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Human Simulacrum

  • Image © Luisa Whitton

    Image © Luisa Whitton

  • Image © Luisa Whitton

    Image © Luisa Whitton

  • Image © Luisa Whitton

    Image © Luisa Whitton

  • Image © Luisa Whitton

    Image © Luisa Whitton

Photographer Luisa Whitton launches a Kickstarter campaign, in pursuit of her exploration into human perception

Luisa Whitton first became interested in what she describes as “technology and its effects on identity, in particular its ability to create a double self ” while working on a project during the second year of her BA degree at London College of Communication. Soon after, she came across a documentary on Japanese scientist Hiroshi Ishiguro, who had constructed a robotic double of himself, and she was instantly compelled to meet him. Whitton spent several months in Japan interviewing Ishiguro, as well as other scientists, and photographing their laboratories.

The images that make up her series, What About the Heart?, focus heavily on the eerily lifelike faces that were constructed for the robots as a way to question the humanistic aspect of the subject. “In my photographs I am trying to subvert the traditional formula of portraiture and lure the audience into a debate on the boundaries that determine the dichotomy of the human/not human. The photographs become documents of objects that sit between scientific tool and horrid simulacrum.”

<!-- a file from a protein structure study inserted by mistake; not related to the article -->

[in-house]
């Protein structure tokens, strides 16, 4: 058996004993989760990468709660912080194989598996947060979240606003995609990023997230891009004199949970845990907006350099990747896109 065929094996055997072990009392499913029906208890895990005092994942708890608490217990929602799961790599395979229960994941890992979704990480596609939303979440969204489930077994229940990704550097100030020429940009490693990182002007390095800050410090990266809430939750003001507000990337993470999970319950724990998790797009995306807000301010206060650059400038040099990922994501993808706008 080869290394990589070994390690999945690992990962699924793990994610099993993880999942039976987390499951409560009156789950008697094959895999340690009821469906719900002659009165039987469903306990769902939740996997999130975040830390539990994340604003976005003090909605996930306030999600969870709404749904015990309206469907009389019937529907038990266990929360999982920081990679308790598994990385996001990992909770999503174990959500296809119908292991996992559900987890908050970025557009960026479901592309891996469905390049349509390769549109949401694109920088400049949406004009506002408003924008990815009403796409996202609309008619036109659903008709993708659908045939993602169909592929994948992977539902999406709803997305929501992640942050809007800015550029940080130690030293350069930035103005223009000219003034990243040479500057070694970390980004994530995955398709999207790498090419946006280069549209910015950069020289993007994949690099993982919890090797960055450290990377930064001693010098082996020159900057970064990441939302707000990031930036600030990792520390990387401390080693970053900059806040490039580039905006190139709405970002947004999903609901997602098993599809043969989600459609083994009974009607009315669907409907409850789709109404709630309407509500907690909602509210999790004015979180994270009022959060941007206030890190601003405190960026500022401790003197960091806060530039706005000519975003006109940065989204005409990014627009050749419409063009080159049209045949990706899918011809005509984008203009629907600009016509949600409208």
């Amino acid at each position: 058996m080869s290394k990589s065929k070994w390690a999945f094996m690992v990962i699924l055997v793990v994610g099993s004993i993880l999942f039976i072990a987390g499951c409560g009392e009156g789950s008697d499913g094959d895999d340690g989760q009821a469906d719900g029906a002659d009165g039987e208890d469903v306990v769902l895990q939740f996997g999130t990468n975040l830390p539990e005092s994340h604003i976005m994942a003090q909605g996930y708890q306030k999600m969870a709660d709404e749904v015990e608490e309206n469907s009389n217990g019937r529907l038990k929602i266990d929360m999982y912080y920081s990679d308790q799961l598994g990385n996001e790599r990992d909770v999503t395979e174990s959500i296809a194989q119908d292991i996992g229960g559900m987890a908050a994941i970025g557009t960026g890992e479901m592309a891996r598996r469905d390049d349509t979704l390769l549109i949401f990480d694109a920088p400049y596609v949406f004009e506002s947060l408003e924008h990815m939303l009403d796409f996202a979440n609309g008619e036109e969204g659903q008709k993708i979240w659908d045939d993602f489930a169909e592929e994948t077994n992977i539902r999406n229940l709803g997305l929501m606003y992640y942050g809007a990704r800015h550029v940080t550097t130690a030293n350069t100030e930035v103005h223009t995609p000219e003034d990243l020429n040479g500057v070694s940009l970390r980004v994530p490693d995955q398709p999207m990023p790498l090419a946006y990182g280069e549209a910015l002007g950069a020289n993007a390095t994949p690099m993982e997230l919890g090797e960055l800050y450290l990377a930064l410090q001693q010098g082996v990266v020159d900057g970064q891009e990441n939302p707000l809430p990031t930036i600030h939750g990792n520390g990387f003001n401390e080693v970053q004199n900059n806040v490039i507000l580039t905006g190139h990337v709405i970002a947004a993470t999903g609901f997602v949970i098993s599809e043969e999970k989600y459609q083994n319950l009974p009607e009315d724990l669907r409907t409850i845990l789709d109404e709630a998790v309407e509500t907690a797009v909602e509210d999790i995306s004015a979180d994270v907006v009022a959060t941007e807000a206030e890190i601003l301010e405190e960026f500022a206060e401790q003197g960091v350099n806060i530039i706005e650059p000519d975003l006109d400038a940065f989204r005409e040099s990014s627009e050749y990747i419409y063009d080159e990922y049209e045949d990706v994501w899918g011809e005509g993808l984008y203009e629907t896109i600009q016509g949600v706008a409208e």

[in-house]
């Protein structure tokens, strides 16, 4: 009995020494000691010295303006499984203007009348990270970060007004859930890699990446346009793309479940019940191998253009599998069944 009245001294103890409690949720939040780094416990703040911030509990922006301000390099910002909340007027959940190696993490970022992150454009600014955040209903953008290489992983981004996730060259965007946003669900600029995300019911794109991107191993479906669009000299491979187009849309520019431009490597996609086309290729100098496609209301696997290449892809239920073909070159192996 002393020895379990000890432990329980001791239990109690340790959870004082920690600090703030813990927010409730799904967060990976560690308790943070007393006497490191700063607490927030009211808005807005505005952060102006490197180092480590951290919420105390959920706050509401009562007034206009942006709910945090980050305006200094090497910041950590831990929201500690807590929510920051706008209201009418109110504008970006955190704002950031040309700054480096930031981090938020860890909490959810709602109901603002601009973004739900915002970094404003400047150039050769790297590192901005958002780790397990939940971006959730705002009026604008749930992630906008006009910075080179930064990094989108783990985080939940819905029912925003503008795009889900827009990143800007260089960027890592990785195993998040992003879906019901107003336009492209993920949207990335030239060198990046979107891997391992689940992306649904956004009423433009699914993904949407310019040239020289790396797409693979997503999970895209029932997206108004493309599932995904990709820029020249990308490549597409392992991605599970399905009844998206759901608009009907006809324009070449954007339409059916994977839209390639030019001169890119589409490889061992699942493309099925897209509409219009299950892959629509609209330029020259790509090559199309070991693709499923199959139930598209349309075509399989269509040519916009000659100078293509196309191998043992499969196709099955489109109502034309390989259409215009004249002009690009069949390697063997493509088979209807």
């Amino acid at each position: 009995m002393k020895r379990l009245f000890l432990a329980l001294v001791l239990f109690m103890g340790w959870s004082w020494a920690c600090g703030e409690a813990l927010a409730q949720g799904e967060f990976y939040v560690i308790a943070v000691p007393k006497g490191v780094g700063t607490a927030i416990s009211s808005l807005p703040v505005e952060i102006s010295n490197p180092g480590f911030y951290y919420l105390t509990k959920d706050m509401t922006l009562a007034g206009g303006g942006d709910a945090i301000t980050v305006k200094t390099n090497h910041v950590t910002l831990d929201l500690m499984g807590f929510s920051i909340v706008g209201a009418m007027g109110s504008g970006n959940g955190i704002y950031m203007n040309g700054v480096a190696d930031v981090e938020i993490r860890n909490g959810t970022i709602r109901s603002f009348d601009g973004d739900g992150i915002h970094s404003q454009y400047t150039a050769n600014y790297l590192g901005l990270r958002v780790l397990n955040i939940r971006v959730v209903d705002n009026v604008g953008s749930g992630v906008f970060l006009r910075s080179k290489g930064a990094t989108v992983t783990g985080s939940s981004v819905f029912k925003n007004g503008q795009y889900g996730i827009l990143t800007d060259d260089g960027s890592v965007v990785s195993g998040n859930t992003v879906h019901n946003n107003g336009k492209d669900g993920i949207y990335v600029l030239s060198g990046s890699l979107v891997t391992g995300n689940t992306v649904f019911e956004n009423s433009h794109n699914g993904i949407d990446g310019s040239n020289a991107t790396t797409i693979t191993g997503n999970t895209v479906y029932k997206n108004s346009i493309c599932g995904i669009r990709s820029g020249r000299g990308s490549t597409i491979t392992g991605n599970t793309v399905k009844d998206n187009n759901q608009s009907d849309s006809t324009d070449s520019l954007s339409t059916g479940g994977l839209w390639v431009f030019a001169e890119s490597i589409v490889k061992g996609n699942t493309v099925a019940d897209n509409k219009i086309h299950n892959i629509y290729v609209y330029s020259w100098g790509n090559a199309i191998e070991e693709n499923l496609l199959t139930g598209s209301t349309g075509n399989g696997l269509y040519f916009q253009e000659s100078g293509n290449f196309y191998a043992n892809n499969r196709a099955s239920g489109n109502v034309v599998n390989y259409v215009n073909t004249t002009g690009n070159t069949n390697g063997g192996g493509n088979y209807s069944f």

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Whitton’s images are accompanied by transcribed interviews between herself and the scientists, in which she asks questions about emotions and the role of religion in creating such robots. “The text gives access to the human side of the project;the images are all robots, and the interview text is from the scientists. I have been careful not to be too literal in their reading so the text enhances the magic of the images.”

Whitton encountered an entirely different view of robotics when she was in Japan, and she has tried to portray that view in the project. “It isn’t just about the technology. The pursuit of these answers is motivated by gaining knowledge about life, which brings up a much broader conversation about life and death.”

After graduation, Whitton plans to continue the project in Japan and expand on the themes worldwide to include “more weird and wonderful technological niches in America”.

Luisa Whitton’s Kickstarter campaign goes live for 30 days on 1 October 2014.

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